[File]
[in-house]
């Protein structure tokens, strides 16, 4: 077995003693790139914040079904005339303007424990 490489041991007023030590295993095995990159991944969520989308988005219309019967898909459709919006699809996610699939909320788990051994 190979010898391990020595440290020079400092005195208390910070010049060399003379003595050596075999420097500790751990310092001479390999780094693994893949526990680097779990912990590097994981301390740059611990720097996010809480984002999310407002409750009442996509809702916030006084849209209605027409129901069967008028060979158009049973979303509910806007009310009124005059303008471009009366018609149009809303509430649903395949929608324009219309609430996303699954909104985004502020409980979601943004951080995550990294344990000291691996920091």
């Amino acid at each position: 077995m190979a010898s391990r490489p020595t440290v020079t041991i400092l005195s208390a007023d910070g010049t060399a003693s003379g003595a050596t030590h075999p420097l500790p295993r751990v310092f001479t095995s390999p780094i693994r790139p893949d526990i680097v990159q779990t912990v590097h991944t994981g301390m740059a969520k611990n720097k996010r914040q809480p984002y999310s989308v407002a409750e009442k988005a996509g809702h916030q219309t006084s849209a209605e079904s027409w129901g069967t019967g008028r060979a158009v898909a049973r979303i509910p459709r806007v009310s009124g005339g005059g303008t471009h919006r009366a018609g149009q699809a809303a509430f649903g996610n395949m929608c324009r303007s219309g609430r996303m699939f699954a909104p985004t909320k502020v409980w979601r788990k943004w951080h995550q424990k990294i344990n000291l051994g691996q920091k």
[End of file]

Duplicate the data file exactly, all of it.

[in-house]
């Protein structure tokens, strides 16, 4: 077995003693790139914040079904005339303007424990 490489041991007023030590295993095995990159991944969520989308988005219309019967898909459709919006699809996610699939909320788990051994 190979010898391990020595440290020079400092005195208390910070010049060399003379003595050596075999420097500790751990310092001479390999780094693994893949526990680097779990912990590097994981301390740059611990720097996010809480984002999310407002409750009442996509809702916030006084849209209605027409129901069967008028060979158009049973979303509910806007009310009124005059303008471009009366018609149009809303509430649903395949929608324009219309609430996303699954909104985004502020409980979601943004951080995550990294344990000291691996920091």
């Amino acid at each position: 077995m190979a010898s391990r490489p020595t440290v020079t041991i400092l005195s208390a007023d910070g010049t060399a003693s003379g003595a050596t030590h075999p420097l500790p295993r751990v310092f001479t095995s390999p780094i693994r790139p893949d526990i680097v990159q779990t912990v590097h991944t994981g301390m740059a969520k611990n720097k996010r914040q809480p984002y999310s989308v407002a409750e009442k988005a996509g809702h916030q219309t006084s849209a209605e079904s027409w129901g069967t019967g008028r060979a158009v898909a049973r979303i509910p459709r806007v009310s009124g005339g005059g303008t471009h919006r009366a018609g149009q699809a809303a509430f649903g996610n395949m929608c324009r303007s219309g609430r996303m699939f699954a909104p985004t909320k502020v409980w979601r788990k943004w951080h995550q424990k990294i344990n000291l051994g691996q920091k």